Do you have a character that needs or has a safe space? How did they find it? How did they know this was that place? Safe places do not always have to be cozy or lonely or imaginary. Ask yourself what this character needs to balance out their life. Do they need calm? Or do they need frenetic energy?

New Zealand

I am totally in love with New Zealand. It is an impossibly beautiful place with actually kind people (except perhaps their prime minister and others in government). It is a land that is engaged in an ongoing conversation about race and colonialism that – in English at least – seems to not to diminish difference while at the same time approaching these issues as “we” rather than “us and them.”

I spent all of 10 days there, but I have been jonsing to get back since. Lord of the Rings doesn’t capture half of what the land has to offer. There are places I would be (and have been) happy to simply sit and let the scenery flow over me. Mountains that flow down to the bluest sea I have ever seen. Open green fields rising up to volcanic peaks. Stretches of empty shores serenaded by crashing waves. Yeah, I’m totally smitten.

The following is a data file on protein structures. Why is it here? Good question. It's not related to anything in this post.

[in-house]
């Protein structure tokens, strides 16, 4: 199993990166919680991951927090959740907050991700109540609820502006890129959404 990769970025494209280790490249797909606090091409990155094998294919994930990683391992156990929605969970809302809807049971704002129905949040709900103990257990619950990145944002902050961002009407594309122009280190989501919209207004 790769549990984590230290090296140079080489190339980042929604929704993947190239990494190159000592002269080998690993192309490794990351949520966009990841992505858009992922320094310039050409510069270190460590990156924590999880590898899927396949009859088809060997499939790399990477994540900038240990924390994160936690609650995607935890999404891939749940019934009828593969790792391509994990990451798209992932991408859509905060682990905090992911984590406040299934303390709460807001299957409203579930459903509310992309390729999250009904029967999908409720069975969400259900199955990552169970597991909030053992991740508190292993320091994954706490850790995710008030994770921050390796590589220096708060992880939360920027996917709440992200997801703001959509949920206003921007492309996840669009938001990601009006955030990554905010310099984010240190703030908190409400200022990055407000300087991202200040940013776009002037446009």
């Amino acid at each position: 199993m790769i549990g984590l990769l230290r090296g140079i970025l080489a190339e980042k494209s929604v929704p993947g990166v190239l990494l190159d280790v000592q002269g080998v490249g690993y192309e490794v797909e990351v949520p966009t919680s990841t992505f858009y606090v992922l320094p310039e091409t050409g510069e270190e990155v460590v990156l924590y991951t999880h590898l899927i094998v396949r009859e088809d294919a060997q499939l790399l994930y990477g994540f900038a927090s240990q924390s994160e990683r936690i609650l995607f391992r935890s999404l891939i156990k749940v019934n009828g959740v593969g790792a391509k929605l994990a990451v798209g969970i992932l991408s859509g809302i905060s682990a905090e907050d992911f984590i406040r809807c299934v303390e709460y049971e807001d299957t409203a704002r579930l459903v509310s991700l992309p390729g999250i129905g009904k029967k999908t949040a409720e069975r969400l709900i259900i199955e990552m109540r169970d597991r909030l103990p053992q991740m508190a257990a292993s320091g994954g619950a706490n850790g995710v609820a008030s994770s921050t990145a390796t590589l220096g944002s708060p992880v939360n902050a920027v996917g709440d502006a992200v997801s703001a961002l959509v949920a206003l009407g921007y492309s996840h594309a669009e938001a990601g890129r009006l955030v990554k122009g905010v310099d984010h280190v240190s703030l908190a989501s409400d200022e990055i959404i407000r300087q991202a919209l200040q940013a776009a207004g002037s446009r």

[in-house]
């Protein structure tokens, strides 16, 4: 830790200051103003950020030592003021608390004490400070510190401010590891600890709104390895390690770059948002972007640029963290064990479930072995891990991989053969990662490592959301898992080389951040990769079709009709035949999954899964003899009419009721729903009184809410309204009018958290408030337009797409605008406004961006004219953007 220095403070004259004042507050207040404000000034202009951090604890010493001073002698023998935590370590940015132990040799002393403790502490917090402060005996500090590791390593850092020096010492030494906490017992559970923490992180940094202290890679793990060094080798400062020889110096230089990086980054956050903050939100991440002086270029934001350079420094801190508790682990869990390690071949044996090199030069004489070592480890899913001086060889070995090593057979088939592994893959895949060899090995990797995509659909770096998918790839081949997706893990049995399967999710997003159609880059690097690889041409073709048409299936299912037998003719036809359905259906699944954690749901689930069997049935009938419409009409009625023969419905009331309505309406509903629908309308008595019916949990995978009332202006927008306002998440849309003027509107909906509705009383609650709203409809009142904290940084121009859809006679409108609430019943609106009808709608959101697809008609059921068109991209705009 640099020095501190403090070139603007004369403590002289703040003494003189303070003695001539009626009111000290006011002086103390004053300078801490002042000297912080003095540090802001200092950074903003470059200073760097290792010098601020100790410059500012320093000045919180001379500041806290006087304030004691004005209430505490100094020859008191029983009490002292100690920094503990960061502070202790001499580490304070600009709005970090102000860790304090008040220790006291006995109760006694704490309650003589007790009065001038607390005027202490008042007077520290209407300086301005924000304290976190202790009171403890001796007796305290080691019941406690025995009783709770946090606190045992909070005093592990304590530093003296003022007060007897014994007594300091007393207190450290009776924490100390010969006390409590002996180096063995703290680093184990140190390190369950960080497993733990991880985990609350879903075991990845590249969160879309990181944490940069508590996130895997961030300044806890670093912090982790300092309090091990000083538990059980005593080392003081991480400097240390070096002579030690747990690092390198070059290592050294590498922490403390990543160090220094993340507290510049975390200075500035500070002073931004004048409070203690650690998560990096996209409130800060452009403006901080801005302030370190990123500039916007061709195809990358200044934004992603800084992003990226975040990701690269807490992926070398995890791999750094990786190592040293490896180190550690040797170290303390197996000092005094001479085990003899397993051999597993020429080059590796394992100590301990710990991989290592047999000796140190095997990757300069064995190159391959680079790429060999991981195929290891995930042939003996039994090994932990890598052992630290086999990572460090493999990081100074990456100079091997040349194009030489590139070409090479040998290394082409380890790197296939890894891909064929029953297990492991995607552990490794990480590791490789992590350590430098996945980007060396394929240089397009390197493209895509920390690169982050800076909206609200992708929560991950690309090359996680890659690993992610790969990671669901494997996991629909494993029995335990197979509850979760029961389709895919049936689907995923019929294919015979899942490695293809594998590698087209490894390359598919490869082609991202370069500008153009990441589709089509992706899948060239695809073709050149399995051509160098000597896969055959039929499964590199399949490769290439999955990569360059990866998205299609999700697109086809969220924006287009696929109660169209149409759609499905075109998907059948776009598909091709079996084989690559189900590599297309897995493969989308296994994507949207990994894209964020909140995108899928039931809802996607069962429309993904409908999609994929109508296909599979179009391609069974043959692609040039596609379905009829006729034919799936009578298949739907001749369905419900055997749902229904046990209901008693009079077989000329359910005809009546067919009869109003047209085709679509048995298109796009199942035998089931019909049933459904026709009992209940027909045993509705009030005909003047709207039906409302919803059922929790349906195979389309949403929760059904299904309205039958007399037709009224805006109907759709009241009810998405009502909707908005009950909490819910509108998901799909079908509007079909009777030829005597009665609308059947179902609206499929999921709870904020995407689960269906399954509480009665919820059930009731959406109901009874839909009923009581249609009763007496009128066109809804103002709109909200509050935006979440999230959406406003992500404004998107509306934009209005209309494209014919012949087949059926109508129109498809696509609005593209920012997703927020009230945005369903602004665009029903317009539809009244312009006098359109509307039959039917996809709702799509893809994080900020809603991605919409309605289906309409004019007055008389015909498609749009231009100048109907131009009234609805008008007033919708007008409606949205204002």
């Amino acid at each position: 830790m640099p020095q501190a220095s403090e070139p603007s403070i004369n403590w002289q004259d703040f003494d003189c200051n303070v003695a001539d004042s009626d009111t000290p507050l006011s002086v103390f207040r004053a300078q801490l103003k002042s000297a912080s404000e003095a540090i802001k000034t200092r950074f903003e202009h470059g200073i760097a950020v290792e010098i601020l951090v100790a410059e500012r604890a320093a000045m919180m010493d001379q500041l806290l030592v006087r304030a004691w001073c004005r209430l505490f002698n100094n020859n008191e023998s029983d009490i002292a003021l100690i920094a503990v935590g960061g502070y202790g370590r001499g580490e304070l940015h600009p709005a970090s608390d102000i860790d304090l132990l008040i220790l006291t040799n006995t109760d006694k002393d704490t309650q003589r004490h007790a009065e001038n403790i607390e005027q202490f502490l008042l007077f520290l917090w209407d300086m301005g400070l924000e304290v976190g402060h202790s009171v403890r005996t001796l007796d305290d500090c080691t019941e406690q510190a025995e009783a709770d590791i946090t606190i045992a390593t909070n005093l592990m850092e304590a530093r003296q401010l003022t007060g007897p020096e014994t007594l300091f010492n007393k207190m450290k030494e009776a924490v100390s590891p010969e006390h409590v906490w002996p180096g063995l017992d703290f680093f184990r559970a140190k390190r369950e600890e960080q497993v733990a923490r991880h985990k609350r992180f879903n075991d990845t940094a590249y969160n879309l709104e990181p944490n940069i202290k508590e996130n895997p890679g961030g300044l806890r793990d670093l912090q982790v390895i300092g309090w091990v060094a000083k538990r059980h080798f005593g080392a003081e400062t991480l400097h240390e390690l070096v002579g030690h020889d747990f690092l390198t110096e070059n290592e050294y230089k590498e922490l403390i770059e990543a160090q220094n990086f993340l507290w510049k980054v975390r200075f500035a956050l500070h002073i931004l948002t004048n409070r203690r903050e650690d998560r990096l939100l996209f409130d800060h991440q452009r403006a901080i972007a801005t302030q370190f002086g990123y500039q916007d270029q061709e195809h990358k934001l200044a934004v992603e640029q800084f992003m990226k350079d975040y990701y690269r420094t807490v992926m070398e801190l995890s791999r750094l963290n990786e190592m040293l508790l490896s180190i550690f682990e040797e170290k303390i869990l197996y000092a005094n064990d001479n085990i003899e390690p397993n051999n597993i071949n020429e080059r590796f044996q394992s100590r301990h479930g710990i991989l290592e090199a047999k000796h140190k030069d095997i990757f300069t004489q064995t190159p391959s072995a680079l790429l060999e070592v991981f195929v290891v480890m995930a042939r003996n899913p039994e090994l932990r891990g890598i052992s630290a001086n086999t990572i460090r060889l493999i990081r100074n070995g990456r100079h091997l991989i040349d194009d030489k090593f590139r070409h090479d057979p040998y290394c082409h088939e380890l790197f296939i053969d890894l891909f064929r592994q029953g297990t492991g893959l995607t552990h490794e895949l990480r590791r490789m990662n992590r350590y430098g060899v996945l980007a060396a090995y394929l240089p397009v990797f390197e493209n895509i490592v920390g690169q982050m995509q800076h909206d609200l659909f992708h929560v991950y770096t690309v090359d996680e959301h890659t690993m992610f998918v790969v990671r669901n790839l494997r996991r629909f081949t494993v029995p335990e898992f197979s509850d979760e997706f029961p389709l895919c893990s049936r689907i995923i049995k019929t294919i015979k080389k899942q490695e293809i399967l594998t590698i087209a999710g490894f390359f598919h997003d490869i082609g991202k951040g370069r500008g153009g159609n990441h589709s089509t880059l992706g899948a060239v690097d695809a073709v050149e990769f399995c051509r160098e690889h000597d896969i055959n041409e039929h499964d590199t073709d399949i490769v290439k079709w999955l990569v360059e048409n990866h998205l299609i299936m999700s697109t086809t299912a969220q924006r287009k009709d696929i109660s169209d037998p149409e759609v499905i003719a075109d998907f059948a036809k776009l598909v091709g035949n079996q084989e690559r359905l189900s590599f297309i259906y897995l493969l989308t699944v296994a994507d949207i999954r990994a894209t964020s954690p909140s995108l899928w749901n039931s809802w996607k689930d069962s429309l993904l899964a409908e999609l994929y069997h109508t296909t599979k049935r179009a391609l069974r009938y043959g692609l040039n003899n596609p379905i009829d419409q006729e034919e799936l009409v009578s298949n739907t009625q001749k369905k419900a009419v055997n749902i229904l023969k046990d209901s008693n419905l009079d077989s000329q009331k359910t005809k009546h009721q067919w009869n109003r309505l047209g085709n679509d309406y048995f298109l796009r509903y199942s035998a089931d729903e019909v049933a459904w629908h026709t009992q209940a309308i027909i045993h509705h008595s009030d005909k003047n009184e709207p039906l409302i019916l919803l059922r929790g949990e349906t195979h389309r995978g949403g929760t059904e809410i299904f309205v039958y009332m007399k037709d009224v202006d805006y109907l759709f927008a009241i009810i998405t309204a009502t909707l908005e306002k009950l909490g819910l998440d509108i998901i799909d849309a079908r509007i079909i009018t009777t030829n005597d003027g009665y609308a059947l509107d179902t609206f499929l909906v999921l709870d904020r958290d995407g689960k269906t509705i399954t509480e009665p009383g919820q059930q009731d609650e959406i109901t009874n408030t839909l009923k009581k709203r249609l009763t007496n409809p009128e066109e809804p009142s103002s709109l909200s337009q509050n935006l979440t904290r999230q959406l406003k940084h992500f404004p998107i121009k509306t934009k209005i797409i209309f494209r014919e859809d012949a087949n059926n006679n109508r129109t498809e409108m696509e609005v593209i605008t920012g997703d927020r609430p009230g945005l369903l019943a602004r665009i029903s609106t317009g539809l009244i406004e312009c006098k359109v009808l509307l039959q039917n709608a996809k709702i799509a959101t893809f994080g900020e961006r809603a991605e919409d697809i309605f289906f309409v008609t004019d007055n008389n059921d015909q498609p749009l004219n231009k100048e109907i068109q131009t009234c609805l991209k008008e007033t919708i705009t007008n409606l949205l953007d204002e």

Seriously. Look at this shit.

 

Perhaps your character has a crush on a place. It is not somewhere they live or even their safe place, but a place that draws them back because their mind wants to experience it over and over. Or maybe it is working something out about it. Or maybe it hasn’t yet satisfied the hunger for the place. Ask yourself What kinds of places would your characters crush on? What is it about those places?

Now, I’ve had more jarring experiences and more experiences of wonder in places less Western than these three, but we’ll save those for a future post and conversation.

What places have you been or lived that have stuck with you? What experiences of how you responded to a place can you draw on? Drop your travel tales in the comments.